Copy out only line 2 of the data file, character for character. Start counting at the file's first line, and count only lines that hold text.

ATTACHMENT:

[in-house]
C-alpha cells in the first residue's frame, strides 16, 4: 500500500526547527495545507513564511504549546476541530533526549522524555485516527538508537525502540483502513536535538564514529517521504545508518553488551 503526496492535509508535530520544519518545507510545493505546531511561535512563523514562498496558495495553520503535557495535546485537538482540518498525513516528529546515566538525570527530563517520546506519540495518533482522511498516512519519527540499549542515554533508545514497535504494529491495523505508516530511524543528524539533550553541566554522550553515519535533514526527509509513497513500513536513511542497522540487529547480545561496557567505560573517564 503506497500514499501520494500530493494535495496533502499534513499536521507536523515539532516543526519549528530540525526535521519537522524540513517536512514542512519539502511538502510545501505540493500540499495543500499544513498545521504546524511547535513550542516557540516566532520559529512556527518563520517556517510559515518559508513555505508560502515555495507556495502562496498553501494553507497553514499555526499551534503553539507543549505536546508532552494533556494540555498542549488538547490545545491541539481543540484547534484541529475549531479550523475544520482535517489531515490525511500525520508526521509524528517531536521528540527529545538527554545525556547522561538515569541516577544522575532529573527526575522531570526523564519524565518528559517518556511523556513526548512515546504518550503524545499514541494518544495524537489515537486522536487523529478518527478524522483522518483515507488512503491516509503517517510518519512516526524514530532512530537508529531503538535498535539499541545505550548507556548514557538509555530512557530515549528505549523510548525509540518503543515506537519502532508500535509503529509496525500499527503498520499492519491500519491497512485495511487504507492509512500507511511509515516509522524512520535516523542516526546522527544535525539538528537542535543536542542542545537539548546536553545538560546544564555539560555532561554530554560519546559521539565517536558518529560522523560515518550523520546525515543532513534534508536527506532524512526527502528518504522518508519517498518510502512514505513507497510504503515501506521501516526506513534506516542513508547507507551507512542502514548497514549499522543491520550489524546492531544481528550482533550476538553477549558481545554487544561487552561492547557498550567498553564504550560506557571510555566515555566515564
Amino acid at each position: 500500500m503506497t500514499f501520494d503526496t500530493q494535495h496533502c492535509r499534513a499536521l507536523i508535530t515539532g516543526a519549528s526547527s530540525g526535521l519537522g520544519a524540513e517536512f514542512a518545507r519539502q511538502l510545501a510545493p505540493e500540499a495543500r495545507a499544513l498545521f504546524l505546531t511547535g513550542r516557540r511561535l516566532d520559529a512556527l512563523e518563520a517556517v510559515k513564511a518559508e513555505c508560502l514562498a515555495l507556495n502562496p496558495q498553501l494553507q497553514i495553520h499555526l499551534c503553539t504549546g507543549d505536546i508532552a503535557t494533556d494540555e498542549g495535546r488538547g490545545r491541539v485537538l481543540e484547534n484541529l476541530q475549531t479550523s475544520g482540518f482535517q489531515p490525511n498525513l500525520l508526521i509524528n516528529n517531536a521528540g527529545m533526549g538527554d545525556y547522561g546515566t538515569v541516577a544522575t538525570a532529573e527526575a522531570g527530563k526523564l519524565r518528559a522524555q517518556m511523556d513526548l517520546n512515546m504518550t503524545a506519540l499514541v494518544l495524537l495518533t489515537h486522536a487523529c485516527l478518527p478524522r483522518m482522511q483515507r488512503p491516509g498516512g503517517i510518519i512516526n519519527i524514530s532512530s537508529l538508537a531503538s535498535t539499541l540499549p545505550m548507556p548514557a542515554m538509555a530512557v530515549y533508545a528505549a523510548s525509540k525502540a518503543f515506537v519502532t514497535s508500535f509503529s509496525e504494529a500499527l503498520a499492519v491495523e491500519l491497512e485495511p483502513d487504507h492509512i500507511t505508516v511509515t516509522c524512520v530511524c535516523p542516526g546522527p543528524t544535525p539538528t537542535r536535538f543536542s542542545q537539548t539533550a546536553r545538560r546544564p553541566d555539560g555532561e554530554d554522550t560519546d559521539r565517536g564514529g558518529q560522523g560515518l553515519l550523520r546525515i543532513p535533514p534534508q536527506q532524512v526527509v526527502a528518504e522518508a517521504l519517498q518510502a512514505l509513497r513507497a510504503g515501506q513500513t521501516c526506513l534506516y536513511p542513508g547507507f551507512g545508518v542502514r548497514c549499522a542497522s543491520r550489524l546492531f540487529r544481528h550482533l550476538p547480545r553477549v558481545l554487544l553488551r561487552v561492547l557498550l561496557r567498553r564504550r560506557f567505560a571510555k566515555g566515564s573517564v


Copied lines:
C-alpha cells in the first residue's frame, strides 16, 4: 500500500526547527495545507513564511504549546476541530533526549522524555485516527538508537525502540483502513536535538564514529517521504545508518553488551 503526496492535509508535530520544519518545507510545493505546531511561535512563523514562498496558495495553520503535557495535546485537538482540518498525513516528529546515566538525570527530563517520546506519540495518533482522511498516512519519527540499549542515554533508545514497535504494529491495523505508516530511524543528524539533550553541566554522550553515519535533514526527509509513497513500513536513511542497522540487529547480545561496557567505560573517564 503506497500514499501520494500530493494535495496533502499534513499536521507536523515539532516543526519549528530540525526535521519537522524540513517536512514542512519539502511538502510545501505540493500540499495543500499544513498545521504546524511547535513550542516557540516566532520559529512556527518563520517556517510559515518559508513555505508560502515555495507556495502562496498553501494553507497553514499555526499551534503553539507543549505536546508532552494533556494540555498542549488538547490545545491541539481543540484547534484541529475549531479550523475544520482535517489531515490525511500525520508526521509524528517531536521528540527529545538527554545525556547522561538515569541516577544522575532529573527526575522531570526523564519524565518528559517518556511523556513526548512515546504518550503524545499514541494518544495524537489515537486522536487523529478518527478524522483522518483515507488512503491516509503517517510518519512516526524514530532512530537508529531503538535498535539499541545505550548507556548514557538509555530512557530515549528505549523510548525509540518503543515506537519502532508500535509503529509496525500499527503498520499492519491500519491497512485495511487504507492509512500507511511509515516509522524512520535516523542516526546522527544535525539538528537542535543536542542542545537539548546536553545538560546544564555539560555532561554530554560519546559521539565517536558518529560522523560515518550523520546525515543532513534534508536527506532524512526527502528518504522518508519517498518510502512514505513507497510504503515501506521501516526506513534506516542513508547507507551507512542502514548497514549499522543491520550489524546492531544481528550482533550476538553477549558481545554487544561487552561492547557498550567498553564504550560506557571510555566515555566515564